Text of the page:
PISCATAWAY, N.J. — Eno Okoro works 16 hours a day, five days a week, in two separate jobs as a nurse’s aid in The Bronx in order to pay her mortgage and other bills.
During the past two years, she has had to endure more tragedy than many people do in a lifetime.
Last November, her husband, Stanislaus, died of a stroke in his native Nigeria.
Two months later, her middle son, 28-year-old Idiongo, passed away from colon cancer.
“It’s been very tough for the past two years,” Eno told SNY.tv by phone on Thursday.
Complicating matters for Eno was the fact that her youngest son, Kerwin Okoro, was playing basketball at Iowa State University, far away from the family during these troubled times.
“She couldn’t make one game last year,” the 6-foot-5 Okoro told SNY.tv. “Most of the times she watched me play it was on TV.”
Okoro’s parents came to the U.S. 33 years ago from Nigeria and began to raise a family.
“[Stanislaus] got married to me and brought me here,” Eno said. “We started a family and raised the kids. And then he got sick and he couldn’t be able to stay here.”
Stanislaus began going back and forth to Nigeria when Kerwin was a young boy because, Eno said, life was better for him there.
“He was much better with the weather and other things, he couldn’t take it anymore [in the U.S.],” Eno said.
With him gone, Idiongo became a father figure to Kerwin. Kerwin also has another brother, Freddy, 31, who moved in with his mother after Idiongo became ill.
But after Kerwin chose Iowa State over Seton Hall and Pittsburgh out of St. Raymond’s in The Bronx in the spring of 2011, Idiongo became sick with colon cancer. He would be in and out of the hospital for two years.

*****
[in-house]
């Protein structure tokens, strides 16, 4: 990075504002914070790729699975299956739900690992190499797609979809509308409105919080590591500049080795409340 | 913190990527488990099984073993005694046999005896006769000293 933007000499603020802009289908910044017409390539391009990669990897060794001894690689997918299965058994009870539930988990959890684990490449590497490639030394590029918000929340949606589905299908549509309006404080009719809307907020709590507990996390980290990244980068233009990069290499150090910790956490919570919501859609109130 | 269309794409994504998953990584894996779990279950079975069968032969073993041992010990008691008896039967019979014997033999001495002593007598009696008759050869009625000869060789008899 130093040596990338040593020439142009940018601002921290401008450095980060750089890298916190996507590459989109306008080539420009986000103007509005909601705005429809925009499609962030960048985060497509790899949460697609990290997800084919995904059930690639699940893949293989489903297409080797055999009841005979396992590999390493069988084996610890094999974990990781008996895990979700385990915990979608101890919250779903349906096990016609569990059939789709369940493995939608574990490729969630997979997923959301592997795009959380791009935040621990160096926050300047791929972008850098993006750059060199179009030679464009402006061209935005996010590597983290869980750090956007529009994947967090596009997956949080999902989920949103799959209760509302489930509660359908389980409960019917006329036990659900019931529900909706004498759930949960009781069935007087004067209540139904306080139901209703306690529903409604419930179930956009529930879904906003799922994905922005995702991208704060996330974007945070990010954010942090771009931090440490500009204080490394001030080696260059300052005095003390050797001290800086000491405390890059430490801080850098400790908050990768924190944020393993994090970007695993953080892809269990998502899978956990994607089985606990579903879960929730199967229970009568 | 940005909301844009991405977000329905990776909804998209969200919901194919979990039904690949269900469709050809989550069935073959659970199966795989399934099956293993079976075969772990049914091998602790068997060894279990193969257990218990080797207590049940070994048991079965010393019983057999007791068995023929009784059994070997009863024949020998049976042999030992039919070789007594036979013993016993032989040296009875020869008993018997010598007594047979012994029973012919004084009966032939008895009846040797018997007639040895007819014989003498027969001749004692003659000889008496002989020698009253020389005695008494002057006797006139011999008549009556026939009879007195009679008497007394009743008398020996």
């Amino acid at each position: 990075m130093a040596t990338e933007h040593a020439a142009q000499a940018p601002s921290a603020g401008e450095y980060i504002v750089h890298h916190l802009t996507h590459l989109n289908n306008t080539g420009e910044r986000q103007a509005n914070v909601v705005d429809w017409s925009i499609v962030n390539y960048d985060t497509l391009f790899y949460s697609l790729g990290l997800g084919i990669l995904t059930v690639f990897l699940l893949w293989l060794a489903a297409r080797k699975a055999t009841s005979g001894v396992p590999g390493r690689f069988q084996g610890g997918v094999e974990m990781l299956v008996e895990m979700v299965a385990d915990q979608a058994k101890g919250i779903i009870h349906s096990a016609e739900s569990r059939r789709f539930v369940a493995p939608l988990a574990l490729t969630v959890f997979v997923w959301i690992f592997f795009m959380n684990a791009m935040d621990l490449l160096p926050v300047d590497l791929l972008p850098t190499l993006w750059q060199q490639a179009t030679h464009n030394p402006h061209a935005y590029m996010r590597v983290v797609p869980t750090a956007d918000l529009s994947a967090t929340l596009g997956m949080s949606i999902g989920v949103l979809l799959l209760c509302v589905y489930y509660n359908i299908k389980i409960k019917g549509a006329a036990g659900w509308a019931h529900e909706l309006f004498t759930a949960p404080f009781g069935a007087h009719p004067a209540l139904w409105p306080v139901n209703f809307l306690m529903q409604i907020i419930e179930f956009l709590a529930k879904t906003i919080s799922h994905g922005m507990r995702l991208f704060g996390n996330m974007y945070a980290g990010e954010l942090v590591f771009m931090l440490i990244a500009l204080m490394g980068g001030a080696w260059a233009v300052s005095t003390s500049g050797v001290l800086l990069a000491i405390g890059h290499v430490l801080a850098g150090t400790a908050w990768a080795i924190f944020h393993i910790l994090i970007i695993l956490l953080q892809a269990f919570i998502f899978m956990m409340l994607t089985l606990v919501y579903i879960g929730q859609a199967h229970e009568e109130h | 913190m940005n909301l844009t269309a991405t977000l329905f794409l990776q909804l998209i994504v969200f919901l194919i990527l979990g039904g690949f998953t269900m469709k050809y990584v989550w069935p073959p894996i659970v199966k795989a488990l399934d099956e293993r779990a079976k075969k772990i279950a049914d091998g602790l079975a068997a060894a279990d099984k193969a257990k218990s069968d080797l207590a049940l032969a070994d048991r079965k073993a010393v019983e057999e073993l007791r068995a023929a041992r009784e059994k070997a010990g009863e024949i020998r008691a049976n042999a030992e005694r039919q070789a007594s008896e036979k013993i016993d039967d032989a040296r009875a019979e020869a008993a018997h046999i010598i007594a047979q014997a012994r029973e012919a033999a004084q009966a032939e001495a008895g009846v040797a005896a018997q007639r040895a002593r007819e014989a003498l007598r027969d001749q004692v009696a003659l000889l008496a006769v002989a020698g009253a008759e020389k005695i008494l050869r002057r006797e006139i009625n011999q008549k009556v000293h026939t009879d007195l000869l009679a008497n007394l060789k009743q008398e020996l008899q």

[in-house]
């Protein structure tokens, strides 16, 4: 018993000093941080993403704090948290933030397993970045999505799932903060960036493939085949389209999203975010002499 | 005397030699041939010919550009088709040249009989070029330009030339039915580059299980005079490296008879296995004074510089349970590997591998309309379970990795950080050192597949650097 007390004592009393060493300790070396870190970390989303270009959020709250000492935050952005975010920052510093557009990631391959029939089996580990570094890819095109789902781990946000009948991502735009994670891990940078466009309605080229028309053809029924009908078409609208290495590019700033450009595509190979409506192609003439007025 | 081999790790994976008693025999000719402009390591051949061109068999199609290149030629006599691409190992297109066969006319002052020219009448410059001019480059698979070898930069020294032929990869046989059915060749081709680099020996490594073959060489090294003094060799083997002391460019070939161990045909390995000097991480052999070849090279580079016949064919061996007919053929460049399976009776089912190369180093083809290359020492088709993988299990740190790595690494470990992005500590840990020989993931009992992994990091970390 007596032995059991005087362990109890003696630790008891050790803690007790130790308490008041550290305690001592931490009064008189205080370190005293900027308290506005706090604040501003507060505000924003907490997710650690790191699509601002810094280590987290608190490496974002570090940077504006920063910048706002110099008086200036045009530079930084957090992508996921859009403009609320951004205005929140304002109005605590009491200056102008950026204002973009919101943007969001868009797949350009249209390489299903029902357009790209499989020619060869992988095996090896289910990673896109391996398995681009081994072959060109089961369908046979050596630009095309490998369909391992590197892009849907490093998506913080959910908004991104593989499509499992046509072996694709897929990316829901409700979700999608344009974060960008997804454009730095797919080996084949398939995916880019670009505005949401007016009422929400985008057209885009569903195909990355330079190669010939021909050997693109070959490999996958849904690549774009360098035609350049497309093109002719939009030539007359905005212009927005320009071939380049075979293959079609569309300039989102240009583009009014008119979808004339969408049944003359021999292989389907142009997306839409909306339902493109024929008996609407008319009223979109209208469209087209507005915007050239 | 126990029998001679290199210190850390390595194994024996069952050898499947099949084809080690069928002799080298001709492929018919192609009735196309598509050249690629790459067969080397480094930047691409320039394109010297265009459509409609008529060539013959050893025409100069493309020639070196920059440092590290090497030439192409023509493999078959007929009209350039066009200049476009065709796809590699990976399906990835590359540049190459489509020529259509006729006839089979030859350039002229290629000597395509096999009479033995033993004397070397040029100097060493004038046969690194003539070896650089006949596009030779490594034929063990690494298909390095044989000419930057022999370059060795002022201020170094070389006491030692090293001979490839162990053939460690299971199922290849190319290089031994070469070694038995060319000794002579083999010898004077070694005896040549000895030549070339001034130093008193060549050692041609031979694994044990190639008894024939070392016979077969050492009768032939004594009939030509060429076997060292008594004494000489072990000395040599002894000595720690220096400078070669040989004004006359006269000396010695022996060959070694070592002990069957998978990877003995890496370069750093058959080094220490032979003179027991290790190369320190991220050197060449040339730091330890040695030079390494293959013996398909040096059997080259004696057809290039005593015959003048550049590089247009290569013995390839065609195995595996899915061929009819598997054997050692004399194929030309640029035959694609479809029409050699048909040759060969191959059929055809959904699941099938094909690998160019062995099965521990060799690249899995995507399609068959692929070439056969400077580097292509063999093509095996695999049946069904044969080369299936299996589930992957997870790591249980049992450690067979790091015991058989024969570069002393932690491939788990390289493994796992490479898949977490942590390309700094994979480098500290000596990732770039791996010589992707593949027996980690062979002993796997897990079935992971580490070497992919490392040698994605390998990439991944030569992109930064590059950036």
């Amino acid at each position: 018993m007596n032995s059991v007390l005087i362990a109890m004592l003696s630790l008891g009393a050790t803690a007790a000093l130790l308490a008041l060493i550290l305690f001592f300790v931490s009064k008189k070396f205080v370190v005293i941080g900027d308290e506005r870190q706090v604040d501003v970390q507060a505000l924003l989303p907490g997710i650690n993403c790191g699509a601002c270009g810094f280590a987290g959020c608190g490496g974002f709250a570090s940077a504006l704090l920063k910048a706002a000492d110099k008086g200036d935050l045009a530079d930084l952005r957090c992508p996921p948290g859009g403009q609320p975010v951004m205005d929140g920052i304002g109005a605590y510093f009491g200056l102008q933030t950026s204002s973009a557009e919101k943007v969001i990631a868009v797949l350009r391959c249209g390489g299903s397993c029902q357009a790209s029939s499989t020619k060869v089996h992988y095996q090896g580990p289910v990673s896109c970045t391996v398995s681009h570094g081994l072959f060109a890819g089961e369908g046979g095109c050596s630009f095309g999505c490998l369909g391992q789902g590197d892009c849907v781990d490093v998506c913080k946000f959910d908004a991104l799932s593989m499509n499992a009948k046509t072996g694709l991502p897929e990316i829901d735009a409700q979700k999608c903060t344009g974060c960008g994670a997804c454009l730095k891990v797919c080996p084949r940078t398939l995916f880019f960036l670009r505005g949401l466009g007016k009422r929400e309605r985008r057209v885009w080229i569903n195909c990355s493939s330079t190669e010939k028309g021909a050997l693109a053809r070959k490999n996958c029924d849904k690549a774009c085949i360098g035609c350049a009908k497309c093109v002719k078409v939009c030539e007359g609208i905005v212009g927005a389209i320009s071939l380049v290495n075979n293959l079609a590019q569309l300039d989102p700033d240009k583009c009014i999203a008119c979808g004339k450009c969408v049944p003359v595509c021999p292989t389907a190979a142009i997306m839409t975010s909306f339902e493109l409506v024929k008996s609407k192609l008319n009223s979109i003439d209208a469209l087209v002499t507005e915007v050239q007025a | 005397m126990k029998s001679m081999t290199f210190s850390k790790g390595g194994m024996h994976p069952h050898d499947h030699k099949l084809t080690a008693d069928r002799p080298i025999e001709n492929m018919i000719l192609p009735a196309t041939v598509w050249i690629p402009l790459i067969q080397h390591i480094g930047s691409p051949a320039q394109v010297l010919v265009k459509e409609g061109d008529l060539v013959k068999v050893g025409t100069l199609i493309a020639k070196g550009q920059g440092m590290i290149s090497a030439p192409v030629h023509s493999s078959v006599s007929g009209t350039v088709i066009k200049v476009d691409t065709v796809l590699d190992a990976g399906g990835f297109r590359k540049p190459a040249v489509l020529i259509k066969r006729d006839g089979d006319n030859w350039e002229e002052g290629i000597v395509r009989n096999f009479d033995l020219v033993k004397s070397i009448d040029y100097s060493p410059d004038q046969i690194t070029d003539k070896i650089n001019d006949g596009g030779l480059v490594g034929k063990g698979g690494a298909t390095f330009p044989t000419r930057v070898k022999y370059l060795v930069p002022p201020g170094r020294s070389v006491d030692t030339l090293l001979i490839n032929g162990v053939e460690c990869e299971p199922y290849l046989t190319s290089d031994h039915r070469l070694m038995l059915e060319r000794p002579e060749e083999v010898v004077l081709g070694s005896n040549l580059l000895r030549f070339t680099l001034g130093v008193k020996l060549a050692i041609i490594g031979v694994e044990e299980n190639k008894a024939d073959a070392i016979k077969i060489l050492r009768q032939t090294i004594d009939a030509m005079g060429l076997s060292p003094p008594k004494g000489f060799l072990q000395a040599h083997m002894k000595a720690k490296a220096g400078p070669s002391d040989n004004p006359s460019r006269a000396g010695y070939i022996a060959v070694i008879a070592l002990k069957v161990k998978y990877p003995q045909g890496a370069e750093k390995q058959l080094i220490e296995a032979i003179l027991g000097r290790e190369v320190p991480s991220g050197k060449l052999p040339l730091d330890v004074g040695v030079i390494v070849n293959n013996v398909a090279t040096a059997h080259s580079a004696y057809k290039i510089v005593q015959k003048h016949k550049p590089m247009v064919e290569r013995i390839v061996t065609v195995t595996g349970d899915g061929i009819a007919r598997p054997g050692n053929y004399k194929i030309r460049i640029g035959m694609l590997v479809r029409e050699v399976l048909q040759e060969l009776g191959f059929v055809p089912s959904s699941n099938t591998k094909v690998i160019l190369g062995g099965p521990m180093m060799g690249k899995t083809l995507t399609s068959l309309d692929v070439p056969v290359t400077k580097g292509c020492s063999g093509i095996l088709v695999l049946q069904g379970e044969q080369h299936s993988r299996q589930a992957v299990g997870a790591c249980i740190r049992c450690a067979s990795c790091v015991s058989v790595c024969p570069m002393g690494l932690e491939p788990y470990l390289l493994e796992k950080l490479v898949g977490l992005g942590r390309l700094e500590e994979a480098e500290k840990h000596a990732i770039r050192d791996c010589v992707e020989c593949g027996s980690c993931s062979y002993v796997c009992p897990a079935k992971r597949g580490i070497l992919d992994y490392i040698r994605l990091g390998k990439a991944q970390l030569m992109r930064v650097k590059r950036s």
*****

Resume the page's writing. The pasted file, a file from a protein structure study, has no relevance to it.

“He never hung his head about it, so I didn’t,” Okoro told FoxNews in February. “He was being a role model at the same time, showing his strength in the process.”
Kerwin returned home to be with his family as much as he could during his time at Iowa State, but it wasn’t easy.
“During that time my son was sick, I’ve been working taking care of [Idiongo] and Kerwin was always there to support,” Eno said. “He would travel and visit his brother.”
Meantime, Kerwin’s father was ill in Nigeria and things turned from bad to worse by the time Eno finally visited him there last fall.
“He got a stroke and by the time I got there he was already messed up and paralyzed in the brain,” Eno said.
“He pased away in November. I came back [from Nigeria] dealing with [Kerwin's] brother’s sickness.”
Shortly thereafter, on Jan. 30, Idiongo passed away.
“To lose a child at that age is not easy,” Eno said.
Kerwin decided to transfer following his freshman season, and ultimately chose in May to return closer to home to play at Rutgers.
But as has been well-documented, the NCAA wouldn’t initially grant Okoro a hardship waiver to play immediately.
The decision was harshly criticized by basketball fans and was curious, especially since the NCAA ended up granting waivers to all the players who left Rutgers following the Mike Rice scandal.
“It was frustrating but I just remained humbled and I just remained focused,” Kerwin said. “Sticking to getting better with Coach [Eddie] Jordan, so I tried not to pay that much mind to it.”
Finally, last month, the NCAA came to its senses and granted Okoro a waiver to play immediately.
“I was exhilarated,” Kerwin said. “It was a real good feeling. I definitely didn’t want to miss out on the opportunity to play this year, our last year in this [American Athletic] Conference and with this group of guys.”
For Eno, it means a chance to see her youngest son, who will be used as a defensive stopper on the wing, play closer to home.
Mostly, she says, her son wants to help his mother now and in the future.
“Mommy,” Eno said Kerwin tells her, “I will try my best to be good and see that one day you are not working as hard as you are.
“He’s been a very loving child.”